One task for the RRWG was to identify gaps in the ABE reading research and to consider how these gaps might be addressed. What research is needed and, of more immediate concern, where should the ABE instructor look for suggestions on the best ways to teach reading to ABE learners when the ABE research has not yet addressed a topic? One strong recommendation from the RRWG was to look to the NRP results for K-12 (elementary and secondary school) students, selecting those approaches to reading instruction that were likely to work with adult learners. To do this, the RRWG established criteria for evaluating the application of K-12 reading research to adult reading instruction. These criteria take into account the existing ABE research, the important differences between children and adults, and the strengths and weaknesses of K-12 research in each of the topic areas. NRP findings were used to help fill gaps in the ABE reading instruction research, to provide support when K-12 and ABE research were compatible, or to signal caution when they were contradictory.
A Brief Summary of Findings from the Research Review
Most of the principles derived from the ABE reading instruction research are "emerging principles" because they are based on a relatively small body of experimental research. There is much more research focusing on children, as demonstrated in the report of the National Reading Panel. The small size of the ABE reading instruction research base precludes establishing more than just a few principles based solidly on large numbers of research studies that have been replicated. Some of the topic areas reviewed contain no or very few research studies. This does not necessarily suggest that the quality of ABE reading instruction research is poorer than K-12 reading instruction research or other bodies of research, only that there is less of it.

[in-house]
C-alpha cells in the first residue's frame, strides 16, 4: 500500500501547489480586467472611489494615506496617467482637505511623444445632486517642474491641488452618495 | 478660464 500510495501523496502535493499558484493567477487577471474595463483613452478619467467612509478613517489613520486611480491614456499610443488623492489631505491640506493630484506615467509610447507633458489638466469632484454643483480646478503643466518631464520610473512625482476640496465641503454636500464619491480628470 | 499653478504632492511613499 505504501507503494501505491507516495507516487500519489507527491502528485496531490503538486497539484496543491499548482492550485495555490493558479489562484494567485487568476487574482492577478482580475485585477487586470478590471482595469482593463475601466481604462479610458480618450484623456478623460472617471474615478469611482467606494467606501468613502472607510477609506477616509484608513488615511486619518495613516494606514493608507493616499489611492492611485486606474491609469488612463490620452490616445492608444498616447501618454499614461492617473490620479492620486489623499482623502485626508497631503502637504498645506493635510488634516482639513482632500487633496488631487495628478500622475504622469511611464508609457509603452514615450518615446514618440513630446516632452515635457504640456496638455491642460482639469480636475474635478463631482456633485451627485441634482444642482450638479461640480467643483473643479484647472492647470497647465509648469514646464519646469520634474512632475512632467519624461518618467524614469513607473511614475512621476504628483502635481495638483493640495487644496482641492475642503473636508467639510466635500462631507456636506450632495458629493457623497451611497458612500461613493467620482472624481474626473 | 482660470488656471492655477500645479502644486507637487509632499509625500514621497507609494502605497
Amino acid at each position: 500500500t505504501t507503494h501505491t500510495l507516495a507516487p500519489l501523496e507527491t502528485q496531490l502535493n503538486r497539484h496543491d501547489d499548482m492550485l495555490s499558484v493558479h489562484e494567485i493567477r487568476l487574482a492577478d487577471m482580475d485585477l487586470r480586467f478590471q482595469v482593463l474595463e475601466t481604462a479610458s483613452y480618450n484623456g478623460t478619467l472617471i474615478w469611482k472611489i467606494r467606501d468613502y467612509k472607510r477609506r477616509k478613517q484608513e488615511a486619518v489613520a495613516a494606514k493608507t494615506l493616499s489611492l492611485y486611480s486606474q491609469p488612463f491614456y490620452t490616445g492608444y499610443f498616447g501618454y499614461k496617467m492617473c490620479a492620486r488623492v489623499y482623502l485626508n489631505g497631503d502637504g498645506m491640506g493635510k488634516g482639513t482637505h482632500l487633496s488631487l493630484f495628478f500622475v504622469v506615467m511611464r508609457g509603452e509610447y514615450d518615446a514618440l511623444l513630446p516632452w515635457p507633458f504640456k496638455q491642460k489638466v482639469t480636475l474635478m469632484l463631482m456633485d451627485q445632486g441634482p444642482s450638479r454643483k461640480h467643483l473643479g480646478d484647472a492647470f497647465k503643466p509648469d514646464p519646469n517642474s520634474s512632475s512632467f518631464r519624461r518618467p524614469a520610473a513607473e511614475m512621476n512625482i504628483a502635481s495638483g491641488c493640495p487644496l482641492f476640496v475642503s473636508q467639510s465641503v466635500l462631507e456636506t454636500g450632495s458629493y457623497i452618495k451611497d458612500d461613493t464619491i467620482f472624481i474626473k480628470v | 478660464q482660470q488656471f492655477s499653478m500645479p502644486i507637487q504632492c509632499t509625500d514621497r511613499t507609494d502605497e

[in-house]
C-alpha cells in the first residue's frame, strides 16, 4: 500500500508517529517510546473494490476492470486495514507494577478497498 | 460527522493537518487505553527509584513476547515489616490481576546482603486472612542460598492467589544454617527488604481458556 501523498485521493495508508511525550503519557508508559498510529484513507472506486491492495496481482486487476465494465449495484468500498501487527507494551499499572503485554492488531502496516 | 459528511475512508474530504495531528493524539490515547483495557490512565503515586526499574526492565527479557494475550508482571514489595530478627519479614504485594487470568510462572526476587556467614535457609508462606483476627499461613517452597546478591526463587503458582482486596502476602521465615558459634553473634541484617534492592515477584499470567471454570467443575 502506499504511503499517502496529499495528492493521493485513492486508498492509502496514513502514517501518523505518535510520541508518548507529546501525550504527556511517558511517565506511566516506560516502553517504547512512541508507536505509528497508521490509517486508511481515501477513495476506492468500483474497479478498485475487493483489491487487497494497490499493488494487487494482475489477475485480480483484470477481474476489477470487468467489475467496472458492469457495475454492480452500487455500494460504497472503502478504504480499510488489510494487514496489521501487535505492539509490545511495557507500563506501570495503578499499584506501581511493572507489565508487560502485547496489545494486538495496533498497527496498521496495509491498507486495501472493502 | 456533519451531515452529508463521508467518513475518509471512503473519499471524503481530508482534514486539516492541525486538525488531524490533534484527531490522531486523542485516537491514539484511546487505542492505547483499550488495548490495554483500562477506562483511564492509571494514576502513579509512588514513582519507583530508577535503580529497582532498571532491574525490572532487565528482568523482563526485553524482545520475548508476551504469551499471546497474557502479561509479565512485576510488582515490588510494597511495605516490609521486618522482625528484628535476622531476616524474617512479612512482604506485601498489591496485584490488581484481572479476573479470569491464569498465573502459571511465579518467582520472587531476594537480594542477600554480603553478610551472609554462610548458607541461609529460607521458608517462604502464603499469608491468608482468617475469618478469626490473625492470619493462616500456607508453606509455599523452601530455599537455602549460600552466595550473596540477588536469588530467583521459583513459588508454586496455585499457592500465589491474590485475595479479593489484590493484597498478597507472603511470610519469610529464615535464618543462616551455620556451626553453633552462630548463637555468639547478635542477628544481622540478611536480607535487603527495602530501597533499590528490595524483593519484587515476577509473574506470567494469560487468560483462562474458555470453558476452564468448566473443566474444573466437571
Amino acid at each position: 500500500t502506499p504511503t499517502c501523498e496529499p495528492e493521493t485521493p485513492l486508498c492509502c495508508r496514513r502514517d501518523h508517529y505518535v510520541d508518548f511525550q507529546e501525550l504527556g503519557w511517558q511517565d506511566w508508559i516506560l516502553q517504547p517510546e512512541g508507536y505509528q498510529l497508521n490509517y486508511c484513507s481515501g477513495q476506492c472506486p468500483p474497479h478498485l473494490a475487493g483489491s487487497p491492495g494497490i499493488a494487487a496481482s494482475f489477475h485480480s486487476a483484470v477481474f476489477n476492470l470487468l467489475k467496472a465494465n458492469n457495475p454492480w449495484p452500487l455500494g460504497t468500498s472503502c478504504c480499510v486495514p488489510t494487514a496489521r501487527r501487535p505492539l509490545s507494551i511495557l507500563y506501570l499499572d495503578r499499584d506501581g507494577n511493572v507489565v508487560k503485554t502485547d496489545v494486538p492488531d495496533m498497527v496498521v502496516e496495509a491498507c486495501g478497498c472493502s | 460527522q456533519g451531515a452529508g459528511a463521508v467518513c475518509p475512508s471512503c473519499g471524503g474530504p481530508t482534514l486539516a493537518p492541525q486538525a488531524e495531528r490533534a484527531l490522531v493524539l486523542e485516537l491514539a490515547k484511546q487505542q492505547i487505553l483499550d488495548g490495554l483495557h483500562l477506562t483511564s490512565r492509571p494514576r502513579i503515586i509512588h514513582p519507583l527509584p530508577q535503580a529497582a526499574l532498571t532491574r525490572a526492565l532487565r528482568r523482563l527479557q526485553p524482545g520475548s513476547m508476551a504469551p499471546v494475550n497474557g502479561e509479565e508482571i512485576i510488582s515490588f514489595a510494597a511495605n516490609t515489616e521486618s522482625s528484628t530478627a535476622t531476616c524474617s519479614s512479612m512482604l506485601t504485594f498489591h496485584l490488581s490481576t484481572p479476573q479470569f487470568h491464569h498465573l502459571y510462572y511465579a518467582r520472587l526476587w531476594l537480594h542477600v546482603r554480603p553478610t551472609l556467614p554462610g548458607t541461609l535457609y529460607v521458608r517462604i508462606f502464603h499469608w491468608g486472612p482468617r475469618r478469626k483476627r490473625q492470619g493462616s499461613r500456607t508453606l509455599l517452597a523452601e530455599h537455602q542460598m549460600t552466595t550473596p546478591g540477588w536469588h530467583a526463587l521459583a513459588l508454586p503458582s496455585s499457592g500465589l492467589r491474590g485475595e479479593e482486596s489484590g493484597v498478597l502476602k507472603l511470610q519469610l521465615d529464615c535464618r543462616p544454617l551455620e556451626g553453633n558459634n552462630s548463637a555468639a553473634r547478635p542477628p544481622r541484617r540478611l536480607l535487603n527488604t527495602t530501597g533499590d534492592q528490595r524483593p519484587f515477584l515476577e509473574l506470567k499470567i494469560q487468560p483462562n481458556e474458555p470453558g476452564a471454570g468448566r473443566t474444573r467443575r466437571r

Approximately 70 qualifying research studies were identified in the literature search based on the criteria used. From the results reported in these studies, eighteen emerging research-based principles and related practices for ABE reading instruction were identified, along with thirty-two additional trends in the ABE research. Twenty-two specific ideas that might be used to supplement the ABE research were derived from the K-12 research. Emerging principles were based on findings from at least two experimental studies (including quasi-experimental studies) and any number of non-experimental studies. Findings based on fewer than two experimental studies were labeled trends rather than principles.